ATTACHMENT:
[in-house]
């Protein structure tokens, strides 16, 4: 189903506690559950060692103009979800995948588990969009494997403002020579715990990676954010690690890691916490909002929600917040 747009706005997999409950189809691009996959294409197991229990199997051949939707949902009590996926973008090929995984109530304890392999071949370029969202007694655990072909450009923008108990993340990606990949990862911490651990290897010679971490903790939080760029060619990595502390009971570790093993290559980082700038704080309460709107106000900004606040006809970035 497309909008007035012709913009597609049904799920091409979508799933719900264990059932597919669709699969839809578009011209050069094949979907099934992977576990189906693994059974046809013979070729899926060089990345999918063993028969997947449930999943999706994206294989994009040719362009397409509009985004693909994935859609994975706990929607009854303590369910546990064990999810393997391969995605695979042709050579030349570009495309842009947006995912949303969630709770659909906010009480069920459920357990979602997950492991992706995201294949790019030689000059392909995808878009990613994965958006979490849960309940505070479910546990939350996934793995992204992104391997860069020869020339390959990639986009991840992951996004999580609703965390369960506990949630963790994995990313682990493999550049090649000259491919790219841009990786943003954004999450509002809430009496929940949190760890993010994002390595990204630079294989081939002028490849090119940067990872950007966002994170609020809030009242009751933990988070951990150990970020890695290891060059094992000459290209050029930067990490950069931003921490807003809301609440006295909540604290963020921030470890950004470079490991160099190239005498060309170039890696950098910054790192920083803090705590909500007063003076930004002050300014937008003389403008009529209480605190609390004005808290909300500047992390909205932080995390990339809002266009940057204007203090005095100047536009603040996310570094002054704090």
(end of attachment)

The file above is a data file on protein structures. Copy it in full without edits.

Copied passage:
[in-house]
């Protein structure tokens, strides 16, 4: 189903506690559950060692103009979800995948588990969009494997403002020579715990990676954010690690890691916490909002929600917040 747009706005997999409950189809691009996959294409197991229990199997051949939707949902009590996926973008090929995984109530304890392999071949370029969202007694655990072909450009923008108990993340990606990949990862911490651990290897010679971490903790939080760029060619990595502390009971570790093993290559980082700038704080309460709107106000900004606040006809970035 497309909008007035012709913009597609049904799920091409979508799933719900264990059932597919669709699969839809578009011209050069094949979907099934992977576990189906693994059974046809013979070729899926060089990345999918063993028969997947449930999943999706994206294989994009040719362009397409509009985004693909994935859609994975706990929607009854303590369910546990064990999810393997391969995605695979042709050579030349570009495309842009947006995912949303969630709770659909906010009480069920459920357990979602997950492991992706995201294949790019030689000059392909995808878009990613994965958006979490849960309940505070479910546990939350996934793995992204992104391997860069020869020339390959990639986009991840992951996004999580609703965390369960506990949630963790994995990313682990493999550049090649000259491919790219841009990786943003954004999450509002809430009496929940949190760890993010994002390595990204630079294989081939002028490849090119940067990872950007966002994170609020809030009242009751933990988070951990150990970020890695290891060059094992000459290209050029930067990490950069931003921490807003809301609440006295909540604290963020921030470890950004470079490991160099190239005498060309170039890696950098910054790192920083803090705590909500007063003076930004002050300014937008003389403008009529209480605190609390004005808290909300500047992390909205932080995390990339809002266009940057204007203090005095100047536009603040996310570094002054704090």